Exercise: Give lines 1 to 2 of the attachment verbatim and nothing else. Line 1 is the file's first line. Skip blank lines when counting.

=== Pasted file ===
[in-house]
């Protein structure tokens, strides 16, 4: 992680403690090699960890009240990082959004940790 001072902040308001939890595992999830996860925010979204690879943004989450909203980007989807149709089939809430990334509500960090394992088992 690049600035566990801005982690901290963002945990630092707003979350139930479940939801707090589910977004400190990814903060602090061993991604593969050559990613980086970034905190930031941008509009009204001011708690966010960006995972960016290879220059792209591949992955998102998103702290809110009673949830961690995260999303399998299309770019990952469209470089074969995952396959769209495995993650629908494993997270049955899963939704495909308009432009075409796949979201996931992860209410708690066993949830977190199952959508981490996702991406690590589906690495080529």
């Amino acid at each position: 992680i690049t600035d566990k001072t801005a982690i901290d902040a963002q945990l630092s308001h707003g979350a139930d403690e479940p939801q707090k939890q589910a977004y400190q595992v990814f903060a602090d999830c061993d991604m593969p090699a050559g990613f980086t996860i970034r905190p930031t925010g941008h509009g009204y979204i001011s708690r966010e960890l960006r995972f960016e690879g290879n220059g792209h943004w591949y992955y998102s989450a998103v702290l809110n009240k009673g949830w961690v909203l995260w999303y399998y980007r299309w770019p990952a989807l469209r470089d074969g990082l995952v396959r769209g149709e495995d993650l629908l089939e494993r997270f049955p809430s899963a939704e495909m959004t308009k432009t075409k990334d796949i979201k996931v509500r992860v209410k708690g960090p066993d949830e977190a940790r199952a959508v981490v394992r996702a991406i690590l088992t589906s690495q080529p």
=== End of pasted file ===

[in-house]
């Protein structure tokens, strides 16, 4: 992680403690090699960890009240990082959004940790 001072902040308001939890595992999830996860925010979204690879943004989450909203980007989807149709089939809430990334509500960090394992088992 690049600035566990801005982690901290963002945990630092707003979350139930479940939801707090589910977004400190990814903060602090061993991604593969050559990613980086970034905190930031941008509009009204001011708690966010960006995972960016290879220059792209591949992955998102998103702290809110009673949830961690995260999303399998299309770019990952469209470089074969995952396959769209495995993650629908494993997270049955899963939704495909308009432009075409796949979201996931992860209410708690066993949830977190199952959508981490996702991406690590589906690495080529």